Theoretical study of correlation between structure and function for nanoparticle catalysts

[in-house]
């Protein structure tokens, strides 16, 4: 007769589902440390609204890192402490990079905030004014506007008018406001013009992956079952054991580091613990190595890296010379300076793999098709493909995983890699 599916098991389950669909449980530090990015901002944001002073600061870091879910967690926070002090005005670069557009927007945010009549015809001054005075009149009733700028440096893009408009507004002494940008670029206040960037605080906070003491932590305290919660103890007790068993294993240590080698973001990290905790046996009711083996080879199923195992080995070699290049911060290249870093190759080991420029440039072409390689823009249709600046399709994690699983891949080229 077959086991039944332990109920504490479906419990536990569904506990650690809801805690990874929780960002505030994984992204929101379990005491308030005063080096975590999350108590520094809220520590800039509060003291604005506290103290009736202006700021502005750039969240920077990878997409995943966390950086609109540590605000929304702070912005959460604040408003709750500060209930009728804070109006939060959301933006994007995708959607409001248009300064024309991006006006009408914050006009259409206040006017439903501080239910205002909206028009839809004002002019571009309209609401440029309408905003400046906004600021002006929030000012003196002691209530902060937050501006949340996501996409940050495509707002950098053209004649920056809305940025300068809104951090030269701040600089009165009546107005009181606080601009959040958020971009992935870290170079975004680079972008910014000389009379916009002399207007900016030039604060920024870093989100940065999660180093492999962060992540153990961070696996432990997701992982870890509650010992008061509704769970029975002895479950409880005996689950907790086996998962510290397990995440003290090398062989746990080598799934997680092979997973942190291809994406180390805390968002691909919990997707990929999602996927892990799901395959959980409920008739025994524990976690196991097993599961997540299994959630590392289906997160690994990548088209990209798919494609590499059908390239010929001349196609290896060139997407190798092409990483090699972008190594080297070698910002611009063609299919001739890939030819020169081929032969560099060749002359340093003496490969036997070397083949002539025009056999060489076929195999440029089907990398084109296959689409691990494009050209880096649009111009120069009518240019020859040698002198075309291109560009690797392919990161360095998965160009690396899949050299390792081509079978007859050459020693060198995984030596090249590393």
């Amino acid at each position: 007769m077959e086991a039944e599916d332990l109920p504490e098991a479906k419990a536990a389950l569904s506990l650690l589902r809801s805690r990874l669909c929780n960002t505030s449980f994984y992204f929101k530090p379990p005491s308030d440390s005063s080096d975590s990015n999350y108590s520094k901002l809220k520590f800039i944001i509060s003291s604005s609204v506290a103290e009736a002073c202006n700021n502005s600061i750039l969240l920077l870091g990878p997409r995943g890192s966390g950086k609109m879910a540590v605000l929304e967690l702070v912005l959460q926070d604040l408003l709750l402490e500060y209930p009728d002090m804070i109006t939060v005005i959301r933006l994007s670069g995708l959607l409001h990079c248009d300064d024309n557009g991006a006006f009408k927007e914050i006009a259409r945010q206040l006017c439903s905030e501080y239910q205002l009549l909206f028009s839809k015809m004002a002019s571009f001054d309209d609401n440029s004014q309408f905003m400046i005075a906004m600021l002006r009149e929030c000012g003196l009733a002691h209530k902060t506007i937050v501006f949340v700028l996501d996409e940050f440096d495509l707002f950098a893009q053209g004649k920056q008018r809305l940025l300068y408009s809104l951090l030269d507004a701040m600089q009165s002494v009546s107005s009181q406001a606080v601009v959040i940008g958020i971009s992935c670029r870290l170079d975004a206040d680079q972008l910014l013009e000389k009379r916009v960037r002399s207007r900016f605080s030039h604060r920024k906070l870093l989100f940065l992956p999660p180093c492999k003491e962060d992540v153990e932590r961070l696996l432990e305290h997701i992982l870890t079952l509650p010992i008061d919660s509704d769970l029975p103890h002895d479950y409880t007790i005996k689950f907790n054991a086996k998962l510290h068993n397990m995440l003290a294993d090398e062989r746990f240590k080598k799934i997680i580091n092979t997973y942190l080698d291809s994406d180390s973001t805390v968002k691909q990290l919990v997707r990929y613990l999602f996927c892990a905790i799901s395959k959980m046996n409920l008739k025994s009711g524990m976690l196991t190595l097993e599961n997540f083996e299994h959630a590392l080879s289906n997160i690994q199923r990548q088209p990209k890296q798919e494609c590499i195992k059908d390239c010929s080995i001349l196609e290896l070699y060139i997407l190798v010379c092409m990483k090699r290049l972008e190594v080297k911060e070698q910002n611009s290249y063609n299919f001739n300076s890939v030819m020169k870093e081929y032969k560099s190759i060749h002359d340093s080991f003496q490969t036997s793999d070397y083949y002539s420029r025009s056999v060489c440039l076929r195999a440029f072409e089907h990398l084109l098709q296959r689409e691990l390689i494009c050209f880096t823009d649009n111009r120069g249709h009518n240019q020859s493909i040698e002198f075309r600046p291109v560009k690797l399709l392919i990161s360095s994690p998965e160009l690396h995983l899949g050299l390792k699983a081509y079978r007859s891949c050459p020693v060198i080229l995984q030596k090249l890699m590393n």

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The science and technology of catalysis is more important today than at any other time in our history due to the grand energy and environment challenges we are facing. With the explosively growth of computation power nowadays, computer simulation can play an increasingly important role in the design of new catalysts, avoiding the costly trail-and-error attempts and facilitating the development cycle. The goal to inverse design of new materials with desired catalytic property was once far off, but now achievable. The major focus of this dissertation is to find the general rules that govern the catalytic performance of a nanoparticle as the function of its structure. Three types of multi-metallic nanoparticles have been investigated in this dissertation, core-shell, random alloy and alloy-core@shell. Significant structural rearrangement was found on Au@Pt and Pd@Pt nanoparticle, which is responsible for a dramatic improvement in catalytic performance. Nonlin- ear binding trends were found and modeled for random alloy nanoparticles, providing a prescription for tuning catalytic activity through alloying. Studies of ORR on Pd/Au random alloy NP and hydrogenation reaction on Rh/Ag random alloy NP revealed that binding on individual ensemble should be in- vestigated when large disparity of adsorbate affinity is presented between two alloying elements. In the alloy-core@shell system, I demostrated a general linear correlations between the adsorbate binding energy to the shell of an alloy-core@shell nanoparticle and the composition of the core. This relation- ship allows for interpolation of the properties of single-core@shell particles and an approach for tuning the catalytic activity of the particle. A series of promising catalysts were then predicted for ORR, HER and CO oxidation. As a first attempt to bridge the material gap, bimetallic nano clus- ter supported on CeO₂(111) was investigated for CO oxidation. A strong support-metal interaction induces a preferential segregation of the more reac- tive element to the NC-CeO₂ perimeter, generating an interface with the Au component. (Au-Cu)/CeO₂ was found to be optimal for catalyzing CO oxida- tion via a bifunctional mechanism. O₂ preferentially binds to the Cu-rich sites whereas CO binds to the Au-rich sites. A method called distributed replica dynamics (DRD) is proposed at last to utilize enormous distributed computing resources for molecular dynamics simulations of rare-event in chemical reac- tions. High efficiency can be achieved with an appropriate choice of N [subscript rep] and t [subscript rep] for long-time MD simulation.